ASN Aircraft accident Britten-Norman BN-2B-26 Islander B-68801 Jhuosi, Hualien County
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Status:Accident investigation report completed and information captured
Date:Thursday 30 August 2012
Type:Silhouette image of generic BN2P model; specific model in this crash may look slightly different
Britten-Norman BN-2B-26 Islander
Operator:Dapeng Airlines
Registration: B-68801
MSN: 2255
First flight: 1991
Total airframe hrs:4909
Engines: 2 Lycoming O-540-E4C5
Crew:Fatalities: 3 / Occupants: 3
Passengers:Fatalities: 0 / Occupants: 0
Total:Fatalities: 3 / Occupants: 3
Aircraft damage: Destroyed
Aircraft fate: Written off (damaged beyond repair)
Location:20 km (12.5 mls) SW of Jhuosi, Hualien County (   Taiwan)
Crash site elevation: 2916 m (9567 feet) amsl
Phase: En route (ENR)
Departure airport:Taipei-Songshan Airport (TSA/RCSS), Taiwan
Destination airport:Taitung Airport (TTT/RCFN), Taiwan
A Britten-Norman BN-2 Islander plane was damaged beyond repair in a controlled flight into terrain (CFIT) accident in Hualien County, Taiwan. All three crew members were killed.
The aircraft was contracted to perform an aerial photogrammetry mission with a captain, a first officer and an aerial photographer on board.
The aircraft took off at 07:26 from Taipei-Song Shan Airport on an instrument departure. The planned mission was to conduct an aerial photogrammetry flight in the Hualien and Taitung area, and proceed to Taitung Airport for landing.
Eighteen minutes after takeoff the instrument flight plan was cancelled and the flight proceeded according to visual flight rules (VFR).
At 08:27, the aircraft entered the Hualien County aerial photograph area, maintaining 8,300 feet to 8,500 feet altitude. From 08:37 to 08:43, Taipei Approach informed the flight crew: "Radar can't cover you...make sure maintain visual flight".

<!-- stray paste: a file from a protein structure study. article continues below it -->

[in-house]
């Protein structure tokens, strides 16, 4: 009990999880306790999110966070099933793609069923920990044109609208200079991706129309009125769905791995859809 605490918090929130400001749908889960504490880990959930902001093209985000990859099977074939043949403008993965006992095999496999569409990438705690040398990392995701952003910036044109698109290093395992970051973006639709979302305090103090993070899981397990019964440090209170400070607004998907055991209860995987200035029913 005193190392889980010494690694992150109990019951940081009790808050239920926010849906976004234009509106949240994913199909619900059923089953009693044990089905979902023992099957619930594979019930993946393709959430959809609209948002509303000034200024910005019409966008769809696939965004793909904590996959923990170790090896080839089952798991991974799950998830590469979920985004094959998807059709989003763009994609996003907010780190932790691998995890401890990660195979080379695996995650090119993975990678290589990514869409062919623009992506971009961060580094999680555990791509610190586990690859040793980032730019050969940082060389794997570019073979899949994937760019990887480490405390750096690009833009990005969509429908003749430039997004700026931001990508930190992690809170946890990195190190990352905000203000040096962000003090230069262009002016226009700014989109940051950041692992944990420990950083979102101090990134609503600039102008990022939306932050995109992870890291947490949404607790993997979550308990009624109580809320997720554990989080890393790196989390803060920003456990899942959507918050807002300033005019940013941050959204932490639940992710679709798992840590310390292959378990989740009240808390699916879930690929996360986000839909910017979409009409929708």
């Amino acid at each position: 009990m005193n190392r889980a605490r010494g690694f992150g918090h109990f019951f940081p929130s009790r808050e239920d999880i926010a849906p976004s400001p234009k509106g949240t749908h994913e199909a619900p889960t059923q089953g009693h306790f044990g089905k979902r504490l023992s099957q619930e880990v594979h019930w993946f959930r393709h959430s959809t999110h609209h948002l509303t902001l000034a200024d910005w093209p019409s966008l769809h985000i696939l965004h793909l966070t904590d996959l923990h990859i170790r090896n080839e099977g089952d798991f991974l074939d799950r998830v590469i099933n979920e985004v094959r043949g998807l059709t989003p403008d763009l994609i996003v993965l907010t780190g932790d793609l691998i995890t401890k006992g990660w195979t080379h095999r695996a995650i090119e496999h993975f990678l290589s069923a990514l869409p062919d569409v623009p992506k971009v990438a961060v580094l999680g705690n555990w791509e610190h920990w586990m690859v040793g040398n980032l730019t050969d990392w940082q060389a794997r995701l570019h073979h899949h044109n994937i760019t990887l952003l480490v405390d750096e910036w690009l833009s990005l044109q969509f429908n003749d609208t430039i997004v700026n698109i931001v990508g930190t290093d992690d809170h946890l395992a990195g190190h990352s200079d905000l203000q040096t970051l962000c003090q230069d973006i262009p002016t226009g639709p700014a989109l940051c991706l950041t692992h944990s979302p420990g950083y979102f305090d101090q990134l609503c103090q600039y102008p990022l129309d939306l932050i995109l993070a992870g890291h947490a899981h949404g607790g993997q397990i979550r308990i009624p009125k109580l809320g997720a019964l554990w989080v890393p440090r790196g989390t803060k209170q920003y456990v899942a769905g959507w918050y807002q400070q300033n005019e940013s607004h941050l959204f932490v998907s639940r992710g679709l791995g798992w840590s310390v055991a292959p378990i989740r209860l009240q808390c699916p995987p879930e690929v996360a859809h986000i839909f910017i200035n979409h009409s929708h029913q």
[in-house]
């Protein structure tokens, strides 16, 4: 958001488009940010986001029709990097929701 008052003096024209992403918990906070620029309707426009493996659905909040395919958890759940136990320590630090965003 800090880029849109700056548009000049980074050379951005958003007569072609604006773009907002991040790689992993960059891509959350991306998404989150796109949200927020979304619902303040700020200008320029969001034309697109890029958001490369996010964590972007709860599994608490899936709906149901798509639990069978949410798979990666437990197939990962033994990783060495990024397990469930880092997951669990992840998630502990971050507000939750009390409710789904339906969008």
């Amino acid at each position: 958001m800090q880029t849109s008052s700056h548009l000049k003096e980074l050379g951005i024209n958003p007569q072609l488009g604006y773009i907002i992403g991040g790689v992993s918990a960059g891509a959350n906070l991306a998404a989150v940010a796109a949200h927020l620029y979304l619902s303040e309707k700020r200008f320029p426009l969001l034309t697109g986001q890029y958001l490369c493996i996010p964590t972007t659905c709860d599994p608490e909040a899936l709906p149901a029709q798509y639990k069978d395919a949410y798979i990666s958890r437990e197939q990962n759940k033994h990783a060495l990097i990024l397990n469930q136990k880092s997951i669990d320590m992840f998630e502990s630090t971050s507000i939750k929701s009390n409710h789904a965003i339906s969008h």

Last contact with the flight was at 09:13 when The Kaohsiung Approach Control contacted the aircraft.
ELT signals were received at 09:40 and the airplane was located on September 1, at altitude about 9,568 feet on a forested hillside.

Probable Cause:

Findings related to probable causes:
"After completing the aerial photogrammetry of Morakot No.16 measuring line, the aircraft turned 280 degrees to the right and attempted to climb to get out of the valley area. During climbing, the pitch of the aircraft was remained more than 20 degrees for a few seconds, the aircraft might nearly close to stall and activated stall warning. The aircraft performance might not be able to fly over the obstacles ahead under this condition, the aircraft flew into trees and crashed. When completing the aerial photography of Morakot No.16 measuring line from the north to the south, the aircraft could not be able to fly over mountains ahead between the direction of 9 to 3 o’clock with the aircraft best climb performance. Despite the available climbing distance was longer when flight crew chose to turn to the right, the area geography was not favorable for circling climb or turn around to escape the mountain area safely. The on board personnel choose to perform an aerial photogrammetry at Morakot when weather condition was permitted after completing the aerial photography at Wanrong Woods without any advance planning due to the Morakot aerial photography had been behind schedule."

Accident investigation:

Investigating agency: ASC Taiwan
Status: Investigation completed
Duration: 1 year
Accident number: ASC-AOR-13-09-002
Download report: Final report

Controlled Flight Into Terrain (CFIT) - Mountain

» Dapeng Airlines plane with 3 aboard missing (update) (
» Two pilots, one photographer reported missing in aerial photo shoot (China Post)

Follow-up / safety actions

ASC issued 16 Safety Recommendations

Show all...


photo of BN-2B-26-Islander-B-68801
flight profile

This map shows the airport of departure and the intended destination of the flight. The line between the airports does not display the exact flight path.
Distance from Taipei-Songshan Airport to Taitung Airport as the crow flies is 260 km (162 miles).
Accident location: Exact; as reported in the official accident report.

This information is not presented as the Flight Safety Foundation or the Aviation Safety Network’s opinion as to the cause of the accident. It is preliminary and is based on the facts as they are known at this time.
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